Pictured: Screenshot from video for the African American Policy Forum’s 30th Anniversary celebration. www.aapf.org.

by Kimberly Rivers

A group of Ventura area residents are mobilizing to push back against a show of white supremacist sentiments by removing posters and stickers that are being put up in parts of Ventura. 

Nicolette Walker, 36 of Ojai, participates in the social media group Ojai For Justice and coordinates with the groups SURJ (Showing Up for Racial Justice) Ventura County and Black Lives Matter Ventura County. She has pulled down numerous posters and stickers and contributes to a Google map the group uses to track where the propaganda is put up. They try to get them removed as quickly as possible. 

Walker says the images are “mostly concentrated in downtown Ventura . . . the Westside and up and down Victoria, also around the college . . . it is straight up white nationalism, white supremacy. It’s in your face, the red and white lettering, it’s triggering and distracting from the actual message of these movements which are based in nonviolence and equity for all people.” 

According to minutes of the Ventura College Area Community Council meeting from March 24, Commander Rick Murray with the Ventura Police Department said that VPD was receiving reports of the white supremacist posters and stickers. He reported that 90 stickers had been removed from Telegraph Road between the college and midtown. 

One of the items is a poster depicting Ashli Babbitt, the woman shot and killed by U.S. Capitol Police during the Jan. 6 insurrection at the U.S. Capitol in Washington D.C. One image is a graphic depiction of her face with the dome of the capitol building in the background and the other is a photograph of Babbitt; both include the hashtag #SayHerName. 

“It’s inappropriate to use that hashtag for a white woman who’s definitely not a martyr for justice,” said Walker. “The murder rate of black women is twice as high [as that] of white women. They make up 13% of the population, but make up 20-30% of killings by police.”

The sticker, which resembles a bumper sticker, reads “White Lives Matter” in a font that mimics “death metal band lettering,” usually with red letters outlined in black on a white background. According to Walker, “They keep changing the font, it’s getting harder to read.” The first version resembled the Coca-Cola font. 

A third poster just has a quote by a right wing comedian in black and white lettering. “His name is at the bottom. It’s vague enough that it makes you Google it, that’s part of the tactic, you begin your journey down the rabbit hole, watching videos, reading articles, being indoctrinated to this way of thinking,” explained Walker.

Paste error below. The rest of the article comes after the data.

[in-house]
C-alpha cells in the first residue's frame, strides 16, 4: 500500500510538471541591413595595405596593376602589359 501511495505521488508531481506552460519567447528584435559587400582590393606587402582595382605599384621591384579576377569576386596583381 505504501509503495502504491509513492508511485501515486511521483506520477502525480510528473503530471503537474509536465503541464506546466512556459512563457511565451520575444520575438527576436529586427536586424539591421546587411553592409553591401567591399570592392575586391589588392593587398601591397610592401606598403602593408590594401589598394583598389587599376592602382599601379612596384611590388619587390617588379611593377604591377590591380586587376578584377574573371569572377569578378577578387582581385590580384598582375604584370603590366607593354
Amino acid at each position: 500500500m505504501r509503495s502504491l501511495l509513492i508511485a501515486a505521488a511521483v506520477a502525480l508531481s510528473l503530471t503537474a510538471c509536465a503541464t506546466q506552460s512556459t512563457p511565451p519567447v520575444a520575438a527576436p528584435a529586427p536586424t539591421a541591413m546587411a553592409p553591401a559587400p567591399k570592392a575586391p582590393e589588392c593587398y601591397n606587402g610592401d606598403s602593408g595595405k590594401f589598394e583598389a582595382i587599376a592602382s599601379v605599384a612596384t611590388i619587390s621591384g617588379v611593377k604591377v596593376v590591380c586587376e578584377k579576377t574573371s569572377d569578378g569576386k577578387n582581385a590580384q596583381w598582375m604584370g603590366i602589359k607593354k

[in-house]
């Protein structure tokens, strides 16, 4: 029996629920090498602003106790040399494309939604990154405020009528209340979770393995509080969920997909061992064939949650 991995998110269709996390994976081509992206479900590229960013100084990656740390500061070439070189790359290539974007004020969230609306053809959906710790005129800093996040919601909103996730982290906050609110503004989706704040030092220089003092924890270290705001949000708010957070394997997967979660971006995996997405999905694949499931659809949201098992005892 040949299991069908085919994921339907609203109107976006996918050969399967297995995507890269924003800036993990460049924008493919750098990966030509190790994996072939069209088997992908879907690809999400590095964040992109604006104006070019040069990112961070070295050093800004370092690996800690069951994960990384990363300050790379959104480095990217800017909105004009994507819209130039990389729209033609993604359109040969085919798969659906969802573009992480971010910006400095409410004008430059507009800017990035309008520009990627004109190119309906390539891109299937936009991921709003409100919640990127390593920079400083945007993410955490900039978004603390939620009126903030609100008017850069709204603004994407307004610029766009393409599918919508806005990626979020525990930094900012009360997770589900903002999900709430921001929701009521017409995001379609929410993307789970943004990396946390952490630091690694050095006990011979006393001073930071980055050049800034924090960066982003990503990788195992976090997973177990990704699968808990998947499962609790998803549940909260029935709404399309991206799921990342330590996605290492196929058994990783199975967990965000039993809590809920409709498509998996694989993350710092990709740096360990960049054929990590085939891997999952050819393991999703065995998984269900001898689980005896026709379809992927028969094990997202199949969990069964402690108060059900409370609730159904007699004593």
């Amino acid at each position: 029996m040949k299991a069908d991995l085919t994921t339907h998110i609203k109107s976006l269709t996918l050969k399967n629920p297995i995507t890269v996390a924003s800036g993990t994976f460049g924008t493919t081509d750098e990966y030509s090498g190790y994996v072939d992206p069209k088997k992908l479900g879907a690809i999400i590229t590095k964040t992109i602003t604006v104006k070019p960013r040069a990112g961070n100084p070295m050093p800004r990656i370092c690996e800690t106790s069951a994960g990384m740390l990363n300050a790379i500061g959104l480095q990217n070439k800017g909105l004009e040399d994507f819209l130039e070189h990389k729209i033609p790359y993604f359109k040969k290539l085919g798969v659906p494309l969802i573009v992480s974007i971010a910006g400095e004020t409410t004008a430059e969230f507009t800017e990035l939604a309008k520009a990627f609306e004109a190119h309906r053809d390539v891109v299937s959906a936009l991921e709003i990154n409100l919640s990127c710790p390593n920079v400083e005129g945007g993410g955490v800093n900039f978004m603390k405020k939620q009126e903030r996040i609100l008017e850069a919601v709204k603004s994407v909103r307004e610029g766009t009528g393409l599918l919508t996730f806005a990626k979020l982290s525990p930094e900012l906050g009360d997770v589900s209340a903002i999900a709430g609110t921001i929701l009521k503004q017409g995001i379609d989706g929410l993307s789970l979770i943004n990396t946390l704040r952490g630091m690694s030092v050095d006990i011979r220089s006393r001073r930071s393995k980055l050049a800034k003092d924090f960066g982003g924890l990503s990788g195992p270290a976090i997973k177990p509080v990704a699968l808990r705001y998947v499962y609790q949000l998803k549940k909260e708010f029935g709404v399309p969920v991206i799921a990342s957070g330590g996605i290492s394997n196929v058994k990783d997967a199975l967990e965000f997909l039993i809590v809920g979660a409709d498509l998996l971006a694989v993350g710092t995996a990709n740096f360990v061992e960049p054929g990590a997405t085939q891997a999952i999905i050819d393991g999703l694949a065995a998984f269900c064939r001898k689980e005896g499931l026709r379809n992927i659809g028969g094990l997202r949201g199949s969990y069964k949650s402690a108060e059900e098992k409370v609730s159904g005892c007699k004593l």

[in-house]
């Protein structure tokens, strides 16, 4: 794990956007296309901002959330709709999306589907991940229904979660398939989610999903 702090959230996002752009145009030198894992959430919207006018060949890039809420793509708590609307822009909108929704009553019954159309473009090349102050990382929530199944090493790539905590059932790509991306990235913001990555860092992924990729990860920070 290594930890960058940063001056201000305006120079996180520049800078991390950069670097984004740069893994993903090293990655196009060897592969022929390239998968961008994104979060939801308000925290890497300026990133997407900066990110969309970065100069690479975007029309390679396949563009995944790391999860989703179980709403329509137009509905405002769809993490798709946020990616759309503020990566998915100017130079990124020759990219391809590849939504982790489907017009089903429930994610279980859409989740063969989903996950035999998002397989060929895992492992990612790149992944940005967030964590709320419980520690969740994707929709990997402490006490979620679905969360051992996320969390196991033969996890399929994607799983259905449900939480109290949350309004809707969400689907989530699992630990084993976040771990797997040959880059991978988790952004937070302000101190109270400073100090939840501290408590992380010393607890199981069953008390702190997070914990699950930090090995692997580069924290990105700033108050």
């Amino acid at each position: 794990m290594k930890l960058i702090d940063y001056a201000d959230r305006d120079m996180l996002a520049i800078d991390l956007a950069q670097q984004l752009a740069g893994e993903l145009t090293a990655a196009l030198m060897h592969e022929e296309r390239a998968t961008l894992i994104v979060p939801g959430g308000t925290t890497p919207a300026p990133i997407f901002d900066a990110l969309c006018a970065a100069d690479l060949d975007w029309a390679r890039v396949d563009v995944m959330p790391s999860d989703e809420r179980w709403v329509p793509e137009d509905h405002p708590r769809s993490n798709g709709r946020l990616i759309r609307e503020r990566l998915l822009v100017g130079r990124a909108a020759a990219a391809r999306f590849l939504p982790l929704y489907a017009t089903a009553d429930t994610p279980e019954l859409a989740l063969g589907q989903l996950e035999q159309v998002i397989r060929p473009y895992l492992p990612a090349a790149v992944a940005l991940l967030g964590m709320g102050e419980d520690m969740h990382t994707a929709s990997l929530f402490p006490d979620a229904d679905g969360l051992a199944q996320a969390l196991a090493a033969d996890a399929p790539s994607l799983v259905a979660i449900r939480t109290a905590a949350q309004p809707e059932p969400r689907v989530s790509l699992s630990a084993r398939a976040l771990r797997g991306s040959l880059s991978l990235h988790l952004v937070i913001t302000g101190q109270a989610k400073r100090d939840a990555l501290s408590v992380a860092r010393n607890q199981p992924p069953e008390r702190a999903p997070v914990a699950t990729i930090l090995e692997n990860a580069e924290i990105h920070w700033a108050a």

There are about 20 people actively looking and taking down the posters and scrapping the stickers off metal light posts and other surfaces along the roads. 

Walker noted that SURJ and Ojai for Justice have chosen not to share the images for further public viewing, explaining that doing so would result in “more eyes on it” which many believe would further the goals of the people putting them up. [The Ventura County Reporter has verified their content, but is opting to not reprint or otherwise distribute images of these posters and stickers.] 

The group has also heard reports of white supremacist groups recruiting outside of a Midtown Ventura apartment building. 

“I’m wanting our community to stand up for each other, especially white people to stand up and say this is not ok,” said Walker.

She is most troubled by the hashtag on the posters of Babbitt’s likeness. 

“#SayHerName started in 2014. It was created by the African American Policy Forum . . . to draw attention to police violence towards Black women, violence that Black women face.” Walker points out the work of Kimberlé Crenshaw, an attorney and Black activist who coined the term intersectionality. The #SayHerName campaign is about the “intersection between race, gender, sex and gender based violence.” The campaign and Crenshaw’s work are rooted in exposing the “police killings of Black women that can go unnoticed in the shadow of shootings of Black men, which are getting most of the coverage.” 

An example is George Floyd, who was killed in May 2020. Walker notes that, “After that there was outrage around the death of Breonna Taylor. She was killed in March, before Floyd. It took another killing, this time of a Black man, to call attention to her killing months before.” 

Walker called the Babbitt posters “a deliberate attempt to distract and co-opt . . . a movement for Black women . . . They try to make [Babbitt] into a martyr, when she’s a traitor.”

Walker said she’s passionate about “equity and racial justice. I feel like a lot of the time people who are in this work want to focus on all the things that are going on nationally. It’s also really important to look at what’s going on locally. I want everyone in Ventura County to feel safe and welcome and not feel traumatized when they come out of their house.” 

If you see this type of graffiti, the public is asked to photograph it and geo-tag it so that authorities can locate it.  Email image and information to graffiti@ci.ventura.ca.us. The city of Ventura’s graffiti hotline is 805-654-7805. For more information, visit www.cityofventura.ca.gov/1114/Graffiti-Information